1. Incident and Injury Records:
    • Details of workplace incidents, injuries, illnesses, and near misses, including investigations, outcomes, and actions taken.
  2. Risk Management Documentation:
    • Records of hazard identifications, risk assessments, and control measures put in place to mitigate risks.
  3. Training and Competency Records:
    • Records of WHS training provided to workers, including induction training, ongoing training, and competency assessments.
  4. Consultation Records:
    • Documentation of consultations with workers and health and safety representatives (HSRs) on WHS matters.
  5. Maintenance and Inspection Records:
    • Details of equipment checks, maintenance activities, and safety inspections.
  6. Health Monitoring Records:
    • Where required, records of health monitoring of workers exposed to certain hazards.

Privacy Legislation Requirements

The Privacy Act 1988 (Cth) and the Australian Privacy Principles (APPs) set out requirements for the handling, storage, and disposal of personal information. In the context of WHS record keeping, this involves:

  1. Consent and Notification:
    • Informing individuals about the collection of their personal information and the purposes for which it is collected.
  2. Data Security:
    • Implementing reasonable security measures to protect personal information from unauthorized access, modification, or disclosure.
  3. Access and Correction:
    • Allowing individuals to access their personal information and correct it if necessary.

Other Relevant Legislation

Depending on the industry and nature of work, additional record-keeping requirements may apply under other legislation, such as:

  • Electrical Safety Records:
    • Specific industries might have regulations around the maintenance and testing of electrical equipment, requiring detailed records.
  • Hazardous Chemicals and Dangerous Goods:
    • Records related to the storage, handling, and disposal of hazardous chemicals and dangerous goods, including Safety Data Sheets (SDS) and risk assessments.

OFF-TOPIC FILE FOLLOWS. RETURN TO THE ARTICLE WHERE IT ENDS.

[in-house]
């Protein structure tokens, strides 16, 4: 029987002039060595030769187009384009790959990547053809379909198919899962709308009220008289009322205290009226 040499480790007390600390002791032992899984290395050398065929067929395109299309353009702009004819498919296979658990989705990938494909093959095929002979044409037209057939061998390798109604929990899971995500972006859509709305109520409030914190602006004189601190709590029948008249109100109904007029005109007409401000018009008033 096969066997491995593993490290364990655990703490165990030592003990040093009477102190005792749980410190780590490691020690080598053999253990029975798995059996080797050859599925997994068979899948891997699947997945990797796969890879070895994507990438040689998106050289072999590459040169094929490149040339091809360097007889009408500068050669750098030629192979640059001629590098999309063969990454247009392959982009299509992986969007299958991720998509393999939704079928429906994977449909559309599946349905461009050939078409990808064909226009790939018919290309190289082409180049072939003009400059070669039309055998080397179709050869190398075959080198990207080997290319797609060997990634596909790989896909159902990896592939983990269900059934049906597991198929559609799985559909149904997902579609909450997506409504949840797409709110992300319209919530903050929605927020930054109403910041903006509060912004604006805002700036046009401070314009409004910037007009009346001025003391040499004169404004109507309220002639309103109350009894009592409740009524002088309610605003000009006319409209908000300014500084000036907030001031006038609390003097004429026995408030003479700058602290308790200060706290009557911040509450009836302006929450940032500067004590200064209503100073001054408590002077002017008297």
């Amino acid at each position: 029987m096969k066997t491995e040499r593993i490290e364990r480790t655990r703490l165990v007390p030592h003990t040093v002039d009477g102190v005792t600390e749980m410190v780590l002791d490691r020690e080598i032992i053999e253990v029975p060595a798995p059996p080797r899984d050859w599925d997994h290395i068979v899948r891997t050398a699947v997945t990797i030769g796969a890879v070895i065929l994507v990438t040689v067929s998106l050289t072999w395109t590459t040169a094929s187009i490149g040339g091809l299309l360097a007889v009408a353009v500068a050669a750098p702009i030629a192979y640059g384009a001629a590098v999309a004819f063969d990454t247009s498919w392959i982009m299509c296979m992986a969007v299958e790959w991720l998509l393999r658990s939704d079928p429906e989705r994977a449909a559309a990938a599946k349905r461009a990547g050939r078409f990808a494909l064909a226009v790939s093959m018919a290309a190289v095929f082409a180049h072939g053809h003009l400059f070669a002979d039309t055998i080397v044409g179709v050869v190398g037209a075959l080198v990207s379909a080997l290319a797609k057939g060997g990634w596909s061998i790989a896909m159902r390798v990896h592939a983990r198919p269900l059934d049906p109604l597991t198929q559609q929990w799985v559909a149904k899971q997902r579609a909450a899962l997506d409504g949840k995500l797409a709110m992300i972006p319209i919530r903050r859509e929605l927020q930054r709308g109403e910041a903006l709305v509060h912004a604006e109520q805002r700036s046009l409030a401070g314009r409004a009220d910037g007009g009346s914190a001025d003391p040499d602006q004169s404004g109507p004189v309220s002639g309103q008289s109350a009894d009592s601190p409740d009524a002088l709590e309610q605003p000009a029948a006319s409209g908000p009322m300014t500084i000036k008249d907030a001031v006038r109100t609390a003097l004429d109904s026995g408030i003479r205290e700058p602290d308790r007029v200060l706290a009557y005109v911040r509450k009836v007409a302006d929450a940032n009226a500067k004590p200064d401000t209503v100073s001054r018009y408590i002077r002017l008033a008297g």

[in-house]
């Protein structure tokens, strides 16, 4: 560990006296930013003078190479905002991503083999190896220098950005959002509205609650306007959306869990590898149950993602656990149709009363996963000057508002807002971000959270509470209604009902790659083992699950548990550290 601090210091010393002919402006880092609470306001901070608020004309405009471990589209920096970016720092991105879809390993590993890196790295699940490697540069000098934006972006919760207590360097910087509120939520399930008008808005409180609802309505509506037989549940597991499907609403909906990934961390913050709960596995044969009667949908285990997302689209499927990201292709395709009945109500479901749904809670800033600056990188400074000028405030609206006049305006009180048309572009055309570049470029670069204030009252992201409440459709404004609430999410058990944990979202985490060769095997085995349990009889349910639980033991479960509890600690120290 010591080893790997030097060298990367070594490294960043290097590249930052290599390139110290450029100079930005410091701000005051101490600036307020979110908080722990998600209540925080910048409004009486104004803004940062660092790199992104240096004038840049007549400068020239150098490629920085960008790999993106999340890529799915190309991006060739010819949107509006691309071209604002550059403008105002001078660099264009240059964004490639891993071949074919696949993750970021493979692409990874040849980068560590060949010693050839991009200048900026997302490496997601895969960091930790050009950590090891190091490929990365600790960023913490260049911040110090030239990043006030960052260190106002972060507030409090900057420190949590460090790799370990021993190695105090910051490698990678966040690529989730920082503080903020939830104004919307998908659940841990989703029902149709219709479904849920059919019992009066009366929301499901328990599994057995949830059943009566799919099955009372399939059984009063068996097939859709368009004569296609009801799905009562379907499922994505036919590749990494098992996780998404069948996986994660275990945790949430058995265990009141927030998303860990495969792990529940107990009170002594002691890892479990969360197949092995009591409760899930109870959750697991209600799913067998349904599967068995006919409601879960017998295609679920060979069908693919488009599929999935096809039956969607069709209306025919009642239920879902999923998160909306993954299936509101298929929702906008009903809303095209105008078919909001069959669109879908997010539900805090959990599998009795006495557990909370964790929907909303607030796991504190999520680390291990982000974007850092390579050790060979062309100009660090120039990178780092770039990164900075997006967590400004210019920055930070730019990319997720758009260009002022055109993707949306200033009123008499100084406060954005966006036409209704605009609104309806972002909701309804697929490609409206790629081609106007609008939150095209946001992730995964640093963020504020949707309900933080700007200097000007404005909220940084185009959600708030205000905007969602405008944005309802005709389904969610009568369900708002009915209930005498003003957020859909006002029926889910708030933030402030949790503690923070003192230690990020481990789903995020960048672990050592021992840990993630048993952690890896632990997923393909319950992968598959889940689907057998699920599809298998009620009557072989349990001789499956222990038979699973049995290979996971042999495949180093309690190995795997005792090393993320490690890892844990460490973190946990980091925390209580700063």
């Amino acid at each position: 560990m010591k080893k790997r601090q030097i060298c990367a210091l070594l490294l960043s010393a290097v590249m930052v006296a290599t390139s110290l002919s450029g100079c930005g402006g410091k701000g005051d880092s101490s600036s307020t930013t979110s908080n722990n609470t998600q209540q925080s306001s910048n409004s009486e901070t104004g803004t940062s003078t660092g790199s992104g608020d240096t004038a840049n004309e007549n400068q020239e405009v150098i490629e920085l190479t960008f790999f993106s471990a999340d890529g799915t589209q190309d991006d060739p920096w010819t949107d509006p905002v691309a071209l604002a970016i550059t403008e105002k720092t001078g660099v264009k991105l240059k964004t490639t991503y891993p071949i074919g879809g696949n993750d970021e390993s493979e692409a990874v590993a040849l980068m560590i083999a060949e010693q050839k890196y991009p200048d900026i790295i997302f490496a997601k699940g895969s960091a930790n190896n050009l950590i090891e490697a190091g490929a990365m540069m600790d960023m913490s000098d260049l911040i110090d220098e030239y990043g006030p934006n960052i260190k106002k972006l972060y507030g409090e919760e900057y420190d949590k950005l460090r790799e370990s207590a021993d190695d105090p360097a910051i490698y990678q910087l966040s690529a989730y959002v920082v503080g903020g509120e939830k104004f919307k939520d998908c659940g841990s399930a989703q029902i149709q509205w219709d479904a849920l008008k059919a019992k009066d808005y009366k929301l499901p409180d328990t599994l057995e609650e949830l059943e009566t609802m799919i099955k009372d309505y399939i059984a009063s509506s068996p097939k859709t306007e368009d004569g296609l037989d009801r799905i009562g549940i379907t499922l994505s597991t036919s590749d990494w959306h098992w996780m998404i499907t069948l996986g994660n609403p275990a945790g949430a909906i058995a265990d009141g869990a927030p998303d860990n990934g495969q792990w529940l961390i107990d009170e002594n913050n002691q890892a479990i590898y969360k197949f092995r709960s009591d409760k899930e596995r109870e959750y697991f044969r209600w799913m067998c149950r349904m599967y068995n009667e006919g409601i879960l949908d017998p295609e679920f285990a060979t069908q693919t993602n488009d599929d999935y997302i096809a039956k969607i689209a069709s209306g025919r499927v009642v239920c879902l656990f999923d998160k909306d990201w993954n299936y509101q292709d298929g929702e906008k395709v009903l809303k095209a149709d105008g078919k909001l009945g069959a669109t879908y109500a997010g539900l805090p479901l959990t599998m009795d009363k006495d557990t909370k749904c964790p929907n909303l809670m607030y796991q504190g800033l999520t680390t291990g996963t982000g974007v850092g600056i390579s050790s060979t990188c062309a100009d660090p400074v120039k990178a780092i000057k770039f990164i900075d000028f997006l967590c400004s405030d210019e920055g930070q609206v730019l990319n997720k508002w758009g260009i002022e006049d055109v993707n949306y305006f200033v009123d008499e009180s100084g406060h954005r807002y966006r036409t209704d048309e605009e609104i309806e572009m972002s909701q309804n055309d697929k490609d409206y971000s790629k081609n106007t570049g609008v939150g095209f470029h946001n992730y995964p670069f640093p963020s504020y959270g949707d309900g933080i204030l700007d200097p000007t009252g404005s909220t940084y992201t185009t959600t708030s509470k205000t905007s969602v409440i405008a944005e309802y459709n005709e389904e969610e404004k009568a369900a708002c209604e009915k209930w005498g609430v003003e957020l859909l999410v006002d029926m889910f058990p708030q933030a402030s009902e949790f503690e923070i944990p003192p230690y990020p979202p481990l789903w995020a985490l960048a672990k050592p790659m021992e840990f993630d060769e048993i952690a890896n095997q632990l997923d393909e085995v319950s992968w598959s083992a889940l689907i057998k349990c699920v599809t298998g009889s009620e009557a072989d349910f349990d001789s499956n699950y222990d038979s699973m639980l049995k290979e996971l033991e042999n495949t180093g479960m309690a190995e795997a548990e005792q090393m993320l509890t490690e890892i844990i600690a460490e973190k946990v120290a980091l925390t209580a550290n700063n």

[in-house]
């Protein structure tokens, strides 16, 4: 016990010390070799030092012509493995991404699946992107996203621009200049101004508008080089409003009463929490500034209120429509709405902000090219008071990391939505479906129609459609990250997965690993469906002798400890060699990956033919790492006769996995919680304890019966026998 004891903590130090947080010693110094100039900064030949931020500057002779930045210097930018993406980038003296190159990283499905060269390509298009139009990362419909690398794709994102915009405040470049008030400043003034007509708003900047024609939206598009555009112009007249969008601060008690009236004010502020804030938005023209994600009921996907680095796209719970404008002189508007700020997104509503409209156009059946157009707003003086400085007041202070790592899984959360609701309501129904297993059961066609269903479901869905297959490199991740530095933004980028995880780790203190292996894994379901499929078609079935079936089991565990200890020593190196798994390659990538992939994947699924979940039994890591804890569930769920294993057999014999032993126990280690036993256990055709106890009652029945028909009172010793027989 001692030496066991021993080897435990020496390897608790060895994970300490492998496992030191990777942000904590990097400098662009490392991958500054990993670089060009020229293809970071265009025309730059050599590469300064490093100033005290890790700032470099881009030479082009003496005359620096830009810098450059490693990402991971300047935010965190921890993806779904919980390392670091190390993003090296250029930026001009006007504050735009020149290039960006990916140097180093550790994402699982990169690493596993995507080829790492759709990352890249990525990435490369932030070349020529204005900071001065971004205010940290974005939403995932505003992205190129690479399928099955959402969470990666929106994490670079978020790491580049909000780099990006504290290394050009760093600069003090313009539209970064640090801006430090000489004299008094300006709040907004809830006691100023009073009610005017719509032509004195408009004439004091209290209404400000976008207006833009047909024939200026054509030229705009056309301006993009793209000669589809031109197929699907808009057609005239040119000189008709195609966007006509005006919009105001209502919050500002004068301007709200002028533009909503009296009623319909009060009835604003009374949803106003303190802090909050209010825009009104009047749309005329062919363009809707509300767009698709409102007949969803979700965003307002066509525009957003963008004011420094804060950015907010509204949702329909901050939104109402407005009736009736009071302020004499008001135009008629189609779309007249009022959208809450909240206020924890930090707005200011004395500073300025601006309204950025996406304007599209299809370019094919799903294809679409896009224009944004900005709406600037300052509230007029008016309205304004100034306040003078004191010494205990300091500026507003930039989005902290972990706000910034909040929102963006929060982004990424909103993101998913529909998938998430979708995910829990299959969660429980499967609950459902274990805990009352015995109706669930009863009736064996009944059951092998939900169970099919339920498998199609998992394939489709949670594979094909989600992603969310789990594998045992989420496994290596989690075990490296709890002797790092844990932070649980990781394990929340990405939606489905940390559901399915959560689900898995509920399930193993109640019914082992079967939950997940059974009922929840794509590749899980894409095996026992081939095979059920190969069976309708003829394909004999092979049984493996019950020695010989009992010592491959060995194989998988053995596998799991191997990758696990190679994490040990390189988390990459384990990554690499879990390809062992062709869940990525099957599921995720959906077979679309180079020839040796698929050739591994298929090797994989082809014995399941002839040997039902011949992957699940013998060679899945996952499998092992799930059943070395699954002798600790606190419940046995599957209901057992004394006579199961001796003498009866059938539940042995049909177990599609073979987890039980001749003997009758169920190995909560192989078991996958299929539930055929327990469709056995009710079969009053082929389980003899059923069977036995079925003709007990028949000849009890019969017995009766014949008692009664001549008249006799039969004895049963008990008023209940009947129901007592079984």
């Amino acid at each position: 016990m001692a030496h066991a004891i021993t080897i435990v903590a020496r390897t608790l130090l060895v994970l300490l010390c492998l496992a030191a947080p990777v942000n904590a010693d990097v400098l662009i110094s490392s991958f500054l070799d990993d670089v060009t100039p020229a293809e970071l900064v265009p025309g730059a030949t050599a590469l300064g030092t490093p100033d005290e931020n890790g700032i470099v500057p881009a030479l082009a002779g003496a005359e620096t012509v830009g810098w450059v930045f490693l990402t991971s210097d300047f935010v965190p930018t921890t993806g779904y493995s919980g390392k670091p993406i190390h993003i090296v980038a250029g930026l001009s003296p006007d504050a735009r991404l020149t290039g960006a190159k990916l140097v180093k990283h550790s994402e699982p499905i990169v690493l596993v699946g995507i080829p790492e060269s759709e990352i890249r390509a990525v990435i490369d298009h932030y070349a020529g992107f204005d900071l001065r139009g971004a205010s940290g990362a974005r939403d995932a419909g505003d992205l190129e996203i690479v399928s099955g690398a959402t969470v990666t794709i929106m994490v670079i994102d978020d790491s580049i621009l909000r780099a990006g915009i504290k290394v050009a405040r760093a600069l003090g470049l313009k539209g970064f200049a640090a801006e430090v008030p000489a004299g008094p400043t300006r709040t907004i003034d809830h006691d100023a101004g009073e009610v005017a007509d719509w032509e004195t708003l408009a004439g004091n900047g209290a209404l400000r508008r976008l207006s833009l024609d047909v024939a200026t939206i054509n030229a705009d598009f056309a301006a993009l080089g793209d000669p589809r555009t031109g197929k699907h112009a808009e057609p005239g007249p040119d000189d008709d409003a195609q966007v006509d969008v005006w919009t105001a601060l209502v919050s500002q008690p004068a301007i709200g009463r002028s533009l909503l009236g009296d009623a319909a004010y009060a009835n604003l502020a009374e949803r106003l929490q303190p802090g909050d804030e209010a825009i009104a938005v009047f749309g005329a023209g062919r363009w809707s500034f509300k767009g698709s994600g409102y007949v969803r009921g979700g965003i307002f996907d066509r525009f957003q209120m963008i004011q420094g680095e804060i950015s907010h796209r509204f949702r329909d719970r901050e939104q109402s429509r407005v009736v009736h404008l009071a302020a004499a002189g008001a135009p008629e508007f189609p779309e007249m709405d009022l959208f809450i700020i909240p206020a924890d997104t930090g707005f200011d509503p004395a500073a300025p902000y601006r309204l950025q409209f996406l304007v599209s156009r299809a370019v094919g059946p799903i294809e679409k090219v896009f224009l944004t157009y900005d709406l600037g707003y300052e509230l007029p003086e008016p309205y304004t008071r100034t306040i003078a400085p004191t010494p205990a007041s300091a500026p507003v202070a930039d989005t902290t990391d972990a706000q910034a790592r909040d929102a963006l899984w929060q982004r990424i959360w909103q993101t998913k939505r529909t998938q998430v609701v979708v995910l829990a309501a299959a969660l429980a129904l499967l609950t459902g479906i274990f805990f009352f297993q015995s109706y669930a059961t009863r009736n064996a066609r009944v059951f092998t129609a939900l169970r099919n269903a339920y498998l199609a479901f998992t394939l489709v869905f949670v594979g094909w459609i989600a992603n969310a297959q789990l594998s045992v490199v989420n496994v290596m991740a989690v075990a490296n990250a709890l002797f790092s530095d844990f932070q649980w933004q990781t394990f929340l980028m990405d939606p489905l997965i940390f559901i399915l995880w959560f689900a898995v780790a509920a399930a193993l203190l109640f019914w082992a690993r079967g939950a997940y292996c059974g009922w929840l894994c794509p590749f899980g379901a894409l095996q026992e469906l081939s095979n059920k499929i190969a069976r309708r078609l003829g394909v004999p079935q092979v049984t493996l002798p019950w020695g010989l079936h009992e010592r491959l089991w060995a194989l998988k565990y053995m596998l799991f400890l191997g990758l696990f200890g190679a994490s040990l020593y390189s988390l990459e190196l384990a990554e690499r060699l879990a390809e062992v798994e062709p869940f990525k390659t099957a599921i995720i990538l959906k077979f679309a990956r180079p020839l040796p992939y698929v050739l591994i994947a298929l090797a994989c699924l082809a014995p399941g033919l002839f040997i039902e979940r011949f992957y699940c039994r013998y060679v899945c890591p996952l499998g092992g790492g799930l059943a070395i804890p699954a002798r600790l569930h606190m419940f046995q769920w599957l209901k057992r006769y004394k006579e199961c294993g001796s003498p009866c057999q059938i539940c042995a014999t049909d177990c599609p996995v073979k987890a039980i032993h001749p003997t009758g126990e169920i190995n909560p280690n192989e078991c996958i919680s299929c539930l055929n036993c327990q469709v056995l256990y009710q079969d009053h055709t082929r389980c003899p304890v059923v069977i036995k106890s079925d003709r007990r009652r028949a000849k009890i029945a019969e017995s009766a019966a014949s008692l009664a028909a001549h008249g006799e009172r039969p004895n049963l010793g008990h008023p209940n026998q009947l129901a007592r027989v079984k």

• Public Health Regulations:
    • In certain sectors like food service, healthcare, and education, additional record-keeping may be required for public health and safety reasons.

General Principles for Compliance-Oriented Record Keeping

  • Retention Periods:
    • Various laws dictate minimum retention periods for different types of records. It’s important to be aware of and comply with these requirements.
  • Accessibility and Retrieval:
    • Records should be stored in a manner that allows for prompt and efficient retrieval, especially in the event of an audit or investigation.
  • Confidentiality:
    • Sensitive information, particularly personal and health information, must be kept confidential and only accessed by authorized personnel.
  • Disposal:
    • Secure disposal methods should be used for records that are no longer required to be kept under law, ensuring that confidentiality is maintained even in disposal.

Organisations should regularly review their record-keeping practices to ensure ongoing compliance with Australian standards and laws, adapting their practices as legislation and operational requirements evolve.